Effects of mutual coupling on interference mitigation with a focal plane array
A focal plane array feed of electrically small elements has been proposed as a means for achieving high sensitivity for radio astronomy applications in the presence of radio frequency interference (RFI). For a broadband system, mutual coupling effects become significant as the array element spacing becomes small relative to the electromagnetic wavelength. We present a theoretical framework for modeling the effects of mutual coupling and for determining the optimal multiport matching network between array elements and front-end transistor low-noise amplifiers for maximum signal-to-noise ratio (SNR). Numerical results are given for a model scenario including spillover and amplifier thermal noise and point signal and interference sources. A suboptimal self-impedance matching network yields performance close to that of a full network match.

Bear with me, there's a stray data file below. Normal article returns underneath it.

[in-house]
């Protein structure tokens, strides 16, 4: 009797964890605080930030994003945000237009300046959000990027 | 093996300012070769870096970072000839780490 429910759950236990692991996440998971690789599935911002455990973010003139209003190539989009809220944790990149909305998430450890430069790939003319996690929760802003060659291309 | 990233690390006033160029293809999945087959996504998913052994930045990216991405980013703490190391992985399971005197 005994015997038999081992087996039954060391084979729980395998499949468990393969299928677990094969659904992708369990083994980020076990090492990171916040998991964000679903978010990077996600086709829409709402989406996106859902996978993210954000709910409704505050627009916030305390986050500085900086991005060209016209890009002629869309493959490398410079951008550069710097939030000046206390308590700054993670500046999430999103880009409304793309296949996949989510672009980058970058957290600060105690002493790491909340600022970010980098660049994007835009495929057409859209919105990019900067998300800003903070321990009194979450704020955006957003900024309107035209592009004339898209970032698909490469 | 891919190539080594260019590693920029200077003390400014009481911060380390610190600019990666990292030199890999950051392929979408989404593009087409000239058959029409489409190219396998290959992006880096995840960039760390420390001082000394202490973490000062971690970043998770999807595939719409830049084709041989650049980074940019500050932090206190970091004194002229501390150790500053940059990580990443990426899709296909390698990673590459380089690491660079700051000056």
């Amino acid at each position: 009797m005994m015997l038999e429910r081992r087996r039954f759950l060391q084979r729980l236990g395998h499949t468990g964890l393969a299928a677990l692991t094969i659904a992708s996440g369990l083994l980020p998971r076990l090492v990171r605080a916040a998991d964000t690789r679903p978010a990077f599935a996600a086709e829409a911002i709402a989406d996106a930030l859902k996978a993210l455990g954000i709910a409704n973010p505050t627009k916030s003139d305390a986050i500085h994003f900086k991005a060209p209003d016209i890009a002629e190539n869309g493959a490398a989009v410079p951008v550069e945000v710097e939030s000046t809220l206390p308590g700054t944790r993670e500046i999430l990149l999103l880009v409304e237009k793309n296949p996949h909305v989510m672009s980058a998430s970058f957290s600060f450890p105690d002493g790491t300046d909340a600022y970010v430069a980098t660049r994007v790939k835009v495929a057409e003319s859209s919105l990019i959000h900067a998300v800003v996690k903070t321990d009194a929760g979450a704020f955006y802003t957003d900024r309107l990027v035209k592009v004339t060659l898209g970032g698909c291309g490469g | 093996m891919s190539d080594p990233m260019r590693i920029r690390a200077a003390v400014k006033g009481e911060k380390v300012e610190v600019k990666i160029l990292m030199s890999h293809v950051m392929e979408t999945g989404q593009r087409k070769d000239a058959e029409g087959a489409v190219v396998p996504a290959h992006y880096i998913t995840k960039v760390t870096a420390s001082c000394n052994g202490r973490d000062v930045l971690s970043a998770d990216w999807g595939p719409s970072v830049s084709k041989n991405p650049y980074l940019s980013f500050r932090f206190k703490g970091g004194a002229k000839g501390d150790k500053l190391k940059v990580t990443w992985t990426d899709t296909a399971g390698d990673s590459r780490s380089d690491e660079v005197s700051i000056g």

2490 IEEE TRANSACTIONS ON ANTENNAS AND PROPAGATION, VOL. 53, NO. 8, AUGUST 2005 Effects of Mutual Coupling on Interference Mitigation With a Focal Plane Array Karl F. Warnick, Senior Member, IEEE, and Michael A. Jensen, Senior Member, IEEE Abstract A focal plane array feed of electrically small elements has been proposed as a means for achieving high sensitivity for radio astronomy applications in the presence of radio frequency interference (RFI). For a broadband system, mutual coupling effects become significant as the array element spacing becomes small relative to the electromagnetic wavelength. We present a theoretical framework for modeling the effects of mutual coupling and for determining the optimal multiport matching network between array elements and front-end transistor low-noise amplifiers for maximum signal-to-noise ratio (SNR). Numerical results are given for a model scenario including spillover and amplifier thermal noise and point signal and interference sources.Asuboptimal self-impedance matching network yields performance close to that of a full network match. Index Terms Antenna array mutual coupling, electromagnetic interference, radio astronomy. I. INTRODUCTION INTERFERING signals radiated by ground-based, aircraft, and satellite-borne radio transmitters pose a threat to sensitive radio astronomical observations. Methods for mitigating radio frequency interference (RFI) include time and frequency blanking, adaptive cancellation and subtraction [1] [3], and spatial filtering [4] [8]. One approach to implementation of spatial filtering techniques is to replace large reflector antennas with arrays of many small elements [9]. Spatial filtering techniques have been explored in conjunction with arrays of medium size elements, including the Allen telescope array (ATA) [10] and the square kilometer array (SKA) [11]. Spatial filtering methods can also be implemented with a focal plane array feed in conjunction with a large reflector [12]. In communications and radar applications, array feeds have been used for many years to achieve shaped pattern footprints, electronically scanned beams, and compensation for reflector surface abberations [13] [16]. Focal plane arrays for radio astronomy observations have advantages over aperture plane arrays in simpler signal processing and field of view [17]. Because of stringent sensitivity requirements, most practical array feeds for radio astronomy have employed electrically large, waveguide type feeds with each element individually matched to the reflector aperture and minimal or no signal Manuscript received December 17, 2004; revised April 20, 2005. This work was supported in part by the National Science Foundation under an Advanced Technologies and Instrumentation Grant AST-0352705 and an Information Technology Research Grant CCR-0313056, and in part by the U.S. Army Research Office under the Multi-University Research Initiative (MURI) Grant W911NF-04-1-0224. The authors are with the Department of Electrical and Computer Engineering, Brigham Young University, Provo, UT 84602 USA (e-mail: warnick@byu.edu). Digital Object Identifier 10.1109/TAP.2005.852278 combining between elements [18], [19]. Arrays of more closely spaced, electrically small elements require complex signal processing but offer greater control over the far field beam pattern [20], [21]. Beams can either be formed electronically or synthesized from correlations [22]. Prototype arrays of this type for radio astronomy applications have been constructed and tested [23] [26]. For a broadband array, mutual coupling becomes important at low frequencies due to reduced electrical element spacing. The impact of antenna coupling on focal plane array performance is well known in the radio astronomy community [18]. In a classic paper, Stein [27] analyzed mutual coupling in terms of element pattern overlap integrals and derived a bound on aperture efficiency. It is important to note that the Stein efficiency bound is based entirely on conservation of energy, so that if a mutually coupled array is matched for maximum power transfer to a load, the effective element patterns are orthogonal and the Stein efficiency becomes 100%. Further progress in understanding mutual coupling has required consideration of the details of the elements and near field interactions. Coupling models are available for waveguide feed elements [28], Vivaldi antennas [29], and dielectric rod antennas [30]. For the case of an interferometric radiometer with small element spacings, a network theory analysis has been performed [31] to include the effects of coupling and amplifier noise. A similar framework has been developed for analyzing the impact of mutual coupling on the performance of multiantenna communications systems [32]. The aim of this paper is to develop a framework for treating mutual coupling effects for focal plane array feeds in the microwave range. This approach builds on the network analyzes of [31], [33] by including an impedance matching network between the coupled array and amplifiers. The framework is applied to a model problem consisting of a seven element dipole array and a 25-m paraboloidal reflector. Particular attention is paid to the beamformer output signal-to-noise ratio (SNR), which is proportional to the system (gain divided by system temperature). The simulations compare the performance for optimal and suboptimal matching networks over a broad operating bandwidth, with and without an interfering signal. II. ARRAY FEED AND RECEIVER MODEL The problem of interest in this analysis involves an array-fed reflector antenna operating as a receiver. A single plane wave representing the desired signal as well as plane waves created by interferers excite the system. Furthermore, spillover noise received by the antenna system (which is dependent on the feed spillover efficiency) as well as thermal noise generated in the front-end low-noise amplifiers (LNAs) corrupt the signal. For 0018-926X/$20.00 2005 IEEE Authorized licensed use limited to: Brigham Young University. Downloaded on February 6, 2009 at 11:24 from IEEE Xplore. Restrictions apply. WARNICK AND JENSEN: EFFECTS OF MUTUAL COUPLING ON INTERFERENCE MITIGATION 2491 very low SNR applications such as radio astronomy, a signal is typically detected as a small perturbation relative to a temporally or spectrally averaged thermal noise power baseline. For this reason, the key system performance metric might be termed the signal to noise fluctuation ratio (1) where the powers are measured at the output port of a signalcombining network (beamformer). Assuming that the system gain is stable, the standard deviation of the thermal noise is (2) where is on the order of unity and depends on the details of the detector, is the noise bandwidth, and is the integration time. Interfering signals are likely to be temporally and spectrally nonstationary and therefore cannot be subtracted using a baseline approach. In the presence of RFI, the least optimistic performance metric is the signal to interference plus noise fluctuation ratio (3) Because the noise standard deviation decreases with integration time, interference is less tolerable for long integration times. In this paper, for simplicity we choose a short integration window, such that , in which case SNFR and SINFR reduce to signal to noise ratio (SNR) and signal to interference plus noise ratio (SINR). The SNR is proportional to the system sensitivity , and the SINR is an effective system sensitivity if the interferer power is included in . The goal of this section is to characterize the signal, interferer, and noise contributions at the LNA outputs. A. Array Open-Circuit Response The first phase of the analysis is to determine the vectors of signal and interferer voltages and spillover noise covariance matrices at the antenna terminals. We will conduct our network analysis assuming that these quantities represent the antenna terminal voltages with all elements terminated in an open circuit. Because adjacent antennas that are open circuited have little impact on the radiation pattern of a driven antenna when the element spacing is reasonable, we will approximate the electric field radiation pattern for the th array element in the absence of the reflector, denoted here as , by the isolated element pattern. The open circuit array element pattern overlap matrix is then given as (4) where is the characteristic impedance of free space, is the total power radiated by the th element, and is the (arbitrary) distance at which the radiated fields are computed. The normalization is such that the diagonal elements of are unity. If the feed elements are identical, then under our assumption that the isolated element patterns closely approximate the embedded element patterns, for all . In order to minimize spillover noise and direct-path interference reception at the feed, restricting the array pattern in some way is desirable. One simple approach would be to back the array with a ground plane, although this would likely reduce the useful system bandwidth. We assume here that the element patterns are hemispherical but otherwise neglect effects of a backing ground plane. More detailed design aspects of the feed can easily be added to the framework presented in this paper in future studies. Spillover noise is assumed to arrive at the feed at a solid angle extending from the reflector rim to horizontal, with the reflector pointed to zenith. The ground temperature is set at a nominal value for the outdoor temperature (250 K). Atmospheric and cosmic background radiation are neglected. The pattern overlap matrix for spillover noise is defined to be (5) where the elevation angle of the integration extends from the reflector rim to a plane perpendicular to the axis of the reflector. The covariance of the noise voltage at conjugate-matched array element feed ports can be shown to be [12] (6) in units of Kelvin. The corresponding open-circuit covariance is (7) where is the radiation resistance of one array element. In this expression, we have used the real part of the self-impedance of each element as the radiation resistance. The vector of open circuit signal voltages at the array element feed ports is (8) where is the driving current used to excite the element as a transmitter to compute and is the operating wavenumber. is a vector of phasor field strengths radiated in the direction of the signal source by the transmit array and is the polarization of the incident field. This expression assumes that is the signal flux density in both polarizations, but that only half the signal power is received by the single-polarized feed. The open-circuit interferer response is defined similarly. B. Antenna Array and Matching Network Careful characterization of the impact of mutual coupling and receiver noise on the multiantenna receiving system performance requires detailed modeling of the front-end impedance matching network, LNAs, and amplifier load terminations. Fig. 1 shows a block diagram of this system. For analysis purposes, we use scattering parameters (S-parameters) referenced to a real impedance to describe the network signals wherein Authorized licensed use limited to: Brigham Young University. Downloaded on February 6, 2009 at 11:24 from IEEE Xplore. Restrictions apply. 2492 IEEE TRANSACTIONS ON ANTENNAS AND PROPAGATION, VOL. 53, NO. 8, AUGUST 2005 Fig. 1. Block diagram of the multiantenna receiver system including mutually coupled arrays, matching network, receiver amplifiers, and loads. After amplification, the voltages across the loads are either combined using a hardware beamformer or sampled and combined in digital signal processing. the forward and reverse traveling waves are denoted as and , respectively. In the following formulation, the traveling waves generically represent any of the externally supplied responses (signal, interference, or spillover noise). The traveling waves at the receiver input satisfy (9) where represents the S-parameter matrix for the coupled antenna array. We therefore first need to relate the voltage on the open-circuit antenna ports to the source voltage wave . Since for an open-circuit termination, (9) gives . We also recognize that , which upon substitution into our expression for yields (10) The matching network in Fig. 1 provides a proper impedance interface between the antenna and LNAs. The multiport nature of the receiver suggests representing the matching network using a block matrix S-parameter description, or (11) where 1 and 2 refer to input and output ports, respectively. Since and , we can use (9) to show that the signal at the matching network output is (12) (13) where represents the reflection coefficient at the matching network output (see Fig. 1). C. Noisy Amplifier Output Signal The bulk of the receiver thermal noise is created in the front-end LNAs. To maintain tractability in the analysis, we will consider amplifier topologies that can be described by input-output S-parameters and standard noise parameters. The th amplifier injects forward and reverse traveling noise waves and , respectively, at the amplifier input [34]. Using the notation of Fig. 1 coupled with the conventions in [34], the amplifier signal plus noise output waves are of the form (14) (15) where the S-parameters describe the amplifiers. Using these expressions with (10) and (12) along with the relation , the voltage across the amplifier terminations becomes (16) where (17) (18) This development now allows us to transform the signals at the open-circuit antenna terminals to those across the amplifier loads as (19) (20) (21) (22) If we assume that the noise in each amplifier is uncorrelated with that of all other amplifiers, then we can write (23) in units of K, where denotes an expectation and , and are amplifier effective noise temperatures [34]. The superscript denotes the conjugate transpose operation. The covariance of the thermal noise injected by the LNAs is, therefore (24) (25) D. Matching Network Specification The amplifier noise figures are minimized when there is a balance between signal power coupling from the array elements to the amplifiers and cancellation of the forward and reflected reverse amplifier noise waveforms. We conjecture that this is achieved when the array input reflection coefficient looking from the amplifier inputs into the matching network is , where is the input reflection coefficient that maximizes SNR for the single amplifier case. The value of is determined by the amplifier specifications. A general Authorized licensed use limited to: Brigham Young University. Downloaded on February 6, 2009 at 11:24 from IEEE Xplore. Restrictions apply. WARNICK AND JENSEN: EFFECTS OF MUTUAL COUPLING ON INTERFERENCE MITIGATION 2493 proof that this particular input reflection coefficient maximizes output SNR for the array case has not yet been obtained. But it is possible to demonstrate numerically that it is optimal for a given system. This can be done by using (19) (22), (32), and (37) to show that for a given steering angle, the maximum attainable SNR is (26) This expression implies that the SNR is a linear combination of the singular values of the matrix . For a given set of array and amplifier parameters, the singular values of were computed numerically for a set of matrices which spanned the space of realizable reflections for reciprocal matching networks without gain. The singular values were largest for , so the SNR for all possible steered beam directions must be smaller for any other choice of . This procedure was used for several different choices of array and amplifier specifications, and in all cases considered, was the optimal match. This provides strong empirical evidence that is the optimal match in general. Therefore, we will specify and determine the matching network subblocks required to achieve this condition. To begin, we take the singular value decomposition (SVD) of each subblock to obtain . Assuming that the matching network is lossless and reciprocal , it can be shown that the subblocks can be written as (27) where is a diagonal matrix of the singular values of . With representing the SVD of , we use (13) and (27) to obtain (28) (29) We have flexibility in specifying the singular vectors and and therefore choose representations that lead to mathematical simplicity. First, we see that if , then by choosing we obtain (30) which is diagonal. If we further choose ,we can solve (28) to obtain (31) Achieving diagonal in general requires a coupled matching network to undo the coupling created by the antenna. It is however common to assume that the coupled antenna can be represented using the diagonal elements of the full impedance matrix describing the array, leading to a diagonal with elements . This value of is then used in place of to specify the singular vectors and singular values as outlined above, leading to an uncoupled matching network. However, when analyzing the performance of such a match, the complete nondiagonal form of must be used in the analysis (16). We refer to this suboptimal diagonal network as a self-impedance match. E. Beamformers for Optimal SNR and SINR After amplification by the front-end LNAs, the received signals are combined using the complex beamformer weights . The output SNR can be expressed as (32) where the total thermal noise covariance is and the signal covariance is (33) It is assumed that all covariances are normalized to power/Hz in units of Kelvin. The thermal noise and interferer covariance matrix is (34) For a single plane wave interferer signal, has the form of (33) but with the fields evaluated in the direction of the interferer. For multiple uncorrelated interferers, can be taken to be the sum of single plane wave correlations. The SINR is (35) The maximum-SNR beamformer is determined by the generalized eigenvalue problem (36) where is the generalized eigenvalue with largest magnitude. If the noise covariance matrix is nonsingular, the max-SNR weights reduce to (37) If an interfering signal is included in the model, then the noise covariance matrix in (36) and (37) is replaced with the signal and interferer covariance . III. NUMERICAL RESULTS A. Simulation Parameters Feed array elements are located on a hexagonal grid in the - plane (Fig. 2). The physical spacing between elements is fixed Authorized licensed use limited to: Brigham Young University. Downloaded on February 6, 2009 at 11:24 from IEEE Xplore. Restrictions apply. 2494 IEEE TRANSACTIONS ON ANTENNAS AND PROPAGATION, VOL. 53, NO. 8, AUGUST 2005 Fig. 2. Focal plane array element locations and orientations. at 0.6 wavelengths (11.2 cm) at the center frequency GHz. The array elements are -directed thin-wire dipoles and located such that one of the elements lies at relative to the center element. The dipole lengths are . Dipoles were chosen because closed form approximations are available for the mutual impedances [35]. The radiation patterns of the array elements were assumed to be hemispherical in computing received spillover noise. The reflector is a m diameter paraboloid with , where is the focal length of the reflector. Relative to the feed, the center of the reflector lies at . As described in the previous section, the radiation patterns of each array element with the others open-circuited are approximated by the isolated element pattern, which is available in closed form. For small element spacings, this approximation breaks down, potentially leading to such abberations as more available power at the element terminals than is incident on the reflector. In order to obtain the mutual impedances of the dipole elements, a sinusoidal approximation for the current on the antennas was used [35]. This model also becomes inaccurate for small element spacings, leading to eigenvalues of the impedance matrix with a negative real part, indicating a nonphysical gain for reverse-traveling waves reflected at the antenna ports. We expect perturbations due to these approximations to be neglible for spacings above, say, . To compute radiated fields for the array and reflector system, we employ the efficient PO-based line integral method of [36]. This approach requires that an approximation be made in the azimuthal dependence of the dipole radiation pattern. A scale factor is included so that the reflector is effectively illuminated by the correct total power. As this scaling only becomes significant for large electrical dipole lengths, the effect on numerical results over the useful bandwidth is small. Multiple scattering between the feed and the reflector is neglected. In order to overcome these simplifying approximations, a method of moments simulation could be employed to model the combined array and reflector system [37]. The signal is a single plane wave arriving at 0 relative to the reflector axis. The flux density of the signal is W/m /Hz. The performance of an array feed with respect to off-axis beam steering angle has been considered in [12]. Since the feed elements are polarized and the signal is assumed unpolarized, half of the incident power is received. With this choice of signal intensity, SNR is equivalent to the system sensitivity if is expressed in units of K/Jy. The interferer is a point source at an angle of arrival of 30 relative to the reflector axis (boresight), and an azimuth angle of 0 relative to the coordinate system of the feed array. The interferer flux density is 100 dB greater than the signal flux density. At the center frequency, the interference to spillover noise ratio (INR) at the feed port of the center element is approximately 10 dB. As a function of frequency the INR fluctuates because the sidelobe pattern of the reflector changes. As a model LNA, a transistor with S-parameters at the center frequency (1.6 GHz) is chosen. The minimum noise figure is dB for the optimal source termination of , and the noise resistance is . The ambient temperature is assumed to be that of liquid nitrogen (77 K), so that the equivalent noise temperature in terms of the forward traveling noise signal at the LNA input port is nominally 2.4 K. To avoid complicating biases in the results, the transistor parameters are taken to be constant as a function of frequency, which is not unreasonable since available transistors can have relatively stable parameters over a large bandwidth. B. Matching Network Cases We consider several types of matching networks, described here in order of decreasing optimality. 1) No Mutual Coupling, Infinite Bandwidth Optimal Match: Without mutual coupling, the optimal matching network reduces to a diagonal network which couples one array element to only one amplifier. For this case, the matching network is optimized at each frequency point, corresponding to an ideal, unrealizable infinite bandwidth matching network, which provides a performance bound for any realized matching network. 2) Mutual Coupling, Infinite Bandwidth Optimal Match: If the effects of mutual coupling are included, the optimal array-toamplifier matching network becomes a nondiagonal, fully coupled multiport network. The network is optimized at each frequency. 3) Mutual Coupling, Infinite Bandwidth Self-Impedance Match: In order to reduce the complexity of the full multiport matching network, a suboptimal, diagonal network which couples one array element to one amplifier can be employed. As with the preceding cases, this simpler network is optimized at each frequency. 4) Mutual Coupling, Quarter-Wavelength Line and Reactance: The array-to-amplifier matching networks assumed in the preceding cases are unrealizable, because they require a different physical matching network at each frequency in the operating bandwidth. These idealized matches are nevertheless of interest, because they provide upper bounds on performance and allow the effects of mutual coupling on the received signal power and spillover noise to be isolated from degradation of the noise performance of the amplifiers. In order to gain insight into system performance with a realizable network, we consider the case of a quarter wave impedance transformer and reactance at each amplifier input. Authorized licensed use limited to: Brigham Young University. Downloaded on February 6, 2009 at 11:24 from IEEE Xplore. Restrictions apply. WARNICK AND JENSEN: EFFECTS OF MUTUAL COUPLING ON INTERFERENCE MITIGATION 2495 Fig. 3. Array mutual scattering parameters and active reflection coefficient as a function of frequency. The self-coupling of the center element and the mutual coupling between the center element and one of the outer elements are shown. The narrow width of the region for which is much smaller than unity limits the usable system bandwidth for a simple matching network. The physical array element spacing is fixed, and the electrical element spacing in wavelengths changes as a function of frequency, so the horizontal axis is a normalized frequency scale. A simple matching network is also important for low noise applications, because the loss introduced by a complicated network could lead to an intolerable increase in the system thermal noise temperature. This network is nonideal both in its frequency response and in that it is not cross-coupled, so mutual coupling effects are neglected in the matching network design. The network is designed at the center frequency (1.6 GHz, element spacing). Variation of the array mutual impedances with frequency leads to degraded system performance away from the center frequency. 5) Mutual Coupling, No Matching Network: As a baseline case, we also include the case of no matching network at all . In this case, system performance is determined arbitrarily by the amplifier input impedance. C. Array and Matching Network Scattering Parameters In order to provide a feel for how rapidly the array element and matching network impedances change with frequency, representative scattering parameters are shown in Figs. 3 and 4. All S-parameters are relative to a system impedance of . It can be seen that the self-impedance of the array elements is a limiting factor in determining system bandwidth, because changes rapidly near the center frequency. In Fig. 3, the magnitude of the active reflection coefficient of the center array element is also shown. The active impedance of the th element is (38) which can be obtained from the equivalent circuit model described in [38]. The open-circuit excitation is taken to be , although the effect of the interfering signal on the ac- Fig. 4. Scattering parameters of array-to-amplifier matching network for the port connected to the center element. The simple quarter-wave line and reactance matching network does not have enough degrees of freedom to follow the optimal response over a broad band. tive impedance is very small. The active reflection coefficient is . It can be seen that the active reflection coefficient of the center element is similar to the 1, 1 element of the array mutual scattering matrix. Fig. 4 shows that only the broadband matching networks can follow the rapidly changing array self-impedance. The quarterwave line and reactance have a smoother frequency response, which deviates from ideal more rapidly as frequency changes, so this simpler matching network leads to a narrower system bandwidth. It is interesting to note that while it might be expected that the self-impedance match and the quarter-wave with reactance would lead to identical S-parameters at the center frequency, the realized S-parameters are different, because a two-port matching network with constrained output reflection coefficient for a given input impedance is nonunique. D. Array Quality Factor For closely spaced arrays, optimal gain solutions may enter a superdirectivity regime, which is undesirable since this results in large sensitivity of directivity to small fluctuations in array element weights. The quality factor of the feed is a measure of the degree of superdirectivity. The of the array system at the output port of the beamformer is given approximately by the geometrical quality factor [39], [40] (39) multiplied by the of a single isolated element, which is typically on the order of unity. The matching network at the element feed ports also contributes to the overall quality factor of the system, but we consider here only the geometrical -factor given by (39). In order to remove the scaling effects of the matching network and amplifier gain, we take the array -factor to be defined at the element output ports, so that (40) Authorized licensed use limited to: Brigham Young University. Downloaded on February 6, 2009 at 11:24 from IEEE Xplore. Restrictions apply. 2496 IEEE TRANSACTIONS ON ANTENNAS AND PROPAGATION, VOL. 53, NO. 8, AUGUST 2005 Fig. 5. Array quality factor for the no-interfererer case. Fig. 6. Array quality factor with an interfering signal. where . Although it is difficult to make a more quantitative statement, a -factor of order unity indicates that the array is not operating in the superdirectivity regime. The array -factors for each of the matching networks are shown in Figs. 5 and 6. The -factor is influenced by the matching network and amplifier parameters, but as can be seen from (40) it is primarily a function of the beamformer weights. The -factor becomes large at the low frequencies, where the SNR performance of the array begins to degrade. Over the useful bandwidth, the -factor is acceptably low. The effect of the interfering signal is to produce beamformer solutions with larger -factor at low frequencies. E. System Sensitivity For the no-interferer case, system sensitivity is shown in Fig. 7. In the absence of mutual coupling, higher overall system sensitivity can be attained than is possible if the effects of mutual coupling are included. Generally, mutual coupling Fig. 7. Output SNR in the no-interferer case for several types of array-to-amplifier matching networks. The physical array element spacing is fixed, and the electrical element spacing in wavelengths changes as a function of frequency. reduces the sensitivity, except over a small band near the center frequency. At very low frequencies, the sensitivity without mutual coupling is likely nonphysically large, because the overlap between the effective aperture areas of the array elements is not taken into account. From a network point of view, a strongly coupled mutual impedance matrix leads to low power coupling from the array elements to the amplifier input ports. For reference, the sensitivity (41) where is the physical area of the reflector and is Boltzman s constant, for an aperture efficiency of % and a system noise temperature of K is also shown on these figures. Although the infinite bandwidth self-impedance match neglects mutual coupling in the matching network design, performance is close to that of the idealized full network match. In both cases, the 3 dB bandwidth is 50% (0.8 GHz). This is significant, because a fully coupled multiport match would be much more difficult to realize in practice than simple two-port matching networks between each element and one amplifier. The quarter wave with reactance case leads to a narrower useful bandwidth (23%, or 0.37 GHz), because of the constrained frequency response of the network. It can be seen in Fig. 8 that performance is not significantly degraded by the presence of an interfering signal. Of great importance is the stability of the system gain and sensitivity as the spatial filter adapts to changes in the interferer direction of arrival or intensity. As the frequency is swept, the reflector response pattern changes, so the interferer response moves through the sidelobes of the pattern much as if it were moving in location at a fixed operating frequency. This leads to rapid changes in the received interferer power levels at the array elements, which in turn affects the beamformer solution and causes variations in the system sensitivity with frequency. Fig. 8 shows Authorized licensed use limited to: Brigham Young University. Downloaded on February 6, 2009 at 11:24 from IEEE Xplore. Restrictions apply. WARNICK AND JENSEN: EFFECTS OF MUTUAL COUPLING ON INTERFERENCE MITIGATION 2497 Fig. 8. Output SINR with an intefering signal for several types of array-to-amplifier matching networks. Fluctuations at high and low frequencies are pattern rumble caused by the frequency dependence of the antenna response pattern in the interferer direction. that near the center frequency, the perturbation in sensitivity due to this effect is small. For the optimal matching network, the variation relative to the SNR is at most 2.5% (0.1 dB) over the 3 dB bandwidth. Away from the center frequency, the changing received interferer power levels have a greater effect on system sensitivity, leading to significant pattern rumble. This occurs for all of the matching networks, although the pattern rumble is smaller for the mutually coupled case than for an uncoupled array. Thus, the usable system bandwidth is limited not only by rolloff of the overall sensitivity away from the center frequency, but also by increased susceptibility to pattern rumble. IV. CONCLUSION For a focal plane array feed, we have studied the effects of mutual coupling and the array-to-amplifier matching network on system sensitivity. The matching network affects sensitivity through the amount of signal power coupled from the array element terminals to the amplifiers, and by presenting an effective load at the amplifier inputs which determines the degree of cancellation between partially correlated forward and reverse thermal noise signals generated by the amplifiers. After the matching network and amplifiers, signals were combined using a beamformer for maximum ouput SNR. The design criterion for the array to amplifier matching network was minimum amplifier noise figures. Realistic matching networks are suboptimal in two respects: 1) the optimal matching network for a mutually coupled array requires cross-coupling between all input and output ports, whereas a practical network would likely have a simpler topology, and 2) the frequency response of a realized network would only be close to that of the optimal solution for a given topology over a limited bandwidth. With respect to network topology, numerical results indicated that a simpler, diagonal self-impedance matching network yields substantially the same performance as the optimal full network match. With respect to frequency response, an unrealizable, infinite bandwidth matching network can compensate to a degree for the rapidly varying input impedances of the dipole array elements. But for a realistic network with a constrained frequency response, the matching network can only transform the antenna impedances to be close to the optimal impedance at the amplifier inputs for minimum noise figure over a narrow band. This is evident in degraded system performance for the case of a quarter-wave transmission line section and reactance between each array element and amplifier. Simulations of the output signal to noise ratio were given both with and without interference. Because the reflector sidelobe pattern changes with frequency, the array response to the interferer and the beamformer solution also change, leading to pattern rumble. Because the relative variability increases away from the center frequency, this effect also limits usable system bandwidth for applications requiring high gain stability. The pattern variability was smaller for a mutually coupled array than for an uncoupled array. With a larger array, additional outer elements serve primarily to receive signal power that would miss the feed if it were smaller. For this reason, we expect that performance would be qualitatively similar for a larger array, but with improved overall sensitivity. As far as the influence of the amplifier noise parameters, for an ideal or near-ideal matching network, the amplifier noise figure is close to optimal, and the total output noise power is dominated by the amplifier noise contribution, so sensitivity would be decreased by a larger amplifier noise figure. In future work, it would be desirable to employ a method of moment simulation to obtain the open-circuit loaded array radiation patterns, rather than approximating the open-circuit patterns by the isolated element pattern. Such a simulation would allow for inclusion of a backing ground plane, and would enable investigation of more sophisticated antenna elements with improved bandwidth for which closed-form approximations for mutual impedances are not available. REFERENCES [1] C. Barnbaum and R. F. Bradley, A new approach to interference excision in radio astronomy: Real-time adaptive cancellation, Astronomical J., vol. 116, pp. 2598 2614, Nov. 1998. [2] S.W. Ellingson, J. D. Bunton, and J. F. Bell, Removal of the GLONASS C/A signal from OH spectral line observations using a parametric modeling technique, The Astrophysical J. Supplement Series, no. 135, pp. 87 93, Jul. 2001. [3] A. J. Poulsen, B. Jeffs, K. Warnick, and R. Fisher, Real-time adaptive cancellation of GLONASS interference in OH signal observations at the green bank telescope, presented at the IEEE APS-URSI Symp., Columbus, OH, Jun. 23 27, 2003. [4] B. Smolders and G. 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Warnick, Auxiliary assisted interference mitigation for radio astronomy arrays, IEEE Trans. Signal Process., vol. 52, no. 2, pp. 439 451, Feb. 2005, to be published. [9] J. G. Bij de Vaate and G.W. Kant, The phased array approach to SKA, results of a demonstrator project, presented at the Eur. Microwave Conf., Milan, Italy, Sep. 23 24, 2002. [10] G. C. Bower, A radio frequency interference mitigation strategy for the Allen telescope array, presented at the URSI General Assembly XXVII, Aug. 17 24, 2002. [11] J. F. Bell, P. J. Hall, R. J. Sault, and L. Kewley. (2000, Aug.) Implementing interference suppression: Impacts on SKA system design. Technological Pathways to the SKA [Online]. Available: http://www.jb.man.ac.uk/ska/workshop/Bell2.pdf [12] C. K. Hansen, K. F. Warnick, B. D. Jeffs, J. R. Fisher, and R. Bradley, Interference mitigation using a focal plane array, Radio Sci., 2005, to be published. [13] P. Shelton, Multiple-feed systems for objectives, IEEE Trans. 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Warnick (S 95 M 98 SM 04) received the B.S. degree (magna cum laude) with University Honors and the Ph.D. degree from Brigham Young University (BYU), Provo, UT, in 1994 and 1997, respectively. From 1998 to 2000, he was a Postdoctoral Research Associate and Visiting Assistant Professor in the Center for Computational Electromagnetics at the University of Illinois at Urbana-Champaign. Since 2000, he has been an Assistant Professor in the Department of Electrical and Computer Engineering at BYU. He has coauthored a book chapter and over 50 conference presentations and scientific journal papers. Research interests include computational electromagnetics, rough surface scattering, remote sensing, inverse scattering, and numerical analysis. Dr. Warnick was a recipient of the National Science Foundation Graduate Research Fellowship. Michael A. Jensen (S 93 M 95 SM 01) received the B.S. (summa cum laude) and M.S. degrees in electrical engineering from Brigham Young University (BYU), Provo, UT, in 1990 and 1991, respectively, and the Ph.D. degree in electrical engineering from the University of California, Los Angeles (UCLA), in 1994. From 1989 to 1991, he was a Graduate Research Assistant in the Lasers and Optics Laboratory, BYU. From 1991 to 1994, he was a Graduate Student Researcher in the Antenna Laboratory, UCLA. Since 1994, he has been at the Electrical and Computer Engineering Department, BYU, where he is currently an Associate Professor. His main research interests include antennas and propagation for personal communications, microwave circuit design, radar remote sensing, numerical electromagnetics, and optical fiber communications. Dr. Jensen is aMember of Eta Kappa Nu and Tau Beta Pi. In 1990, he received a National Science Foundation Graduate Fellowship. He was awarded the best student paper award at the 1994 IEEE International Symposium on Antennas and Propagation, and received the Harold A. Wheeler Applications Prize Paper Award in the IEEE TRANSACTIONS ON ANTENNAS AND PROPAGATION in 2002. He currently serves on the Joint Meetings Committee for the IEEE Antennas and Propagation Society and as an Associate Editor for the IEEE TRANSACTIONS ON ANTENNAS AND PROPAGATION. He was the Technical Program Chair for the 2000 IEEE International Symposium on Antennas and Propagation and the General Co-Chair for the IEEE Topical Conference onWireless Communications in 2003. Authorized licensed use limited to: Brigham Young University. Downloaded on February 6, 2009 at 11:24 from IEEE Xplore. Restrictions apply.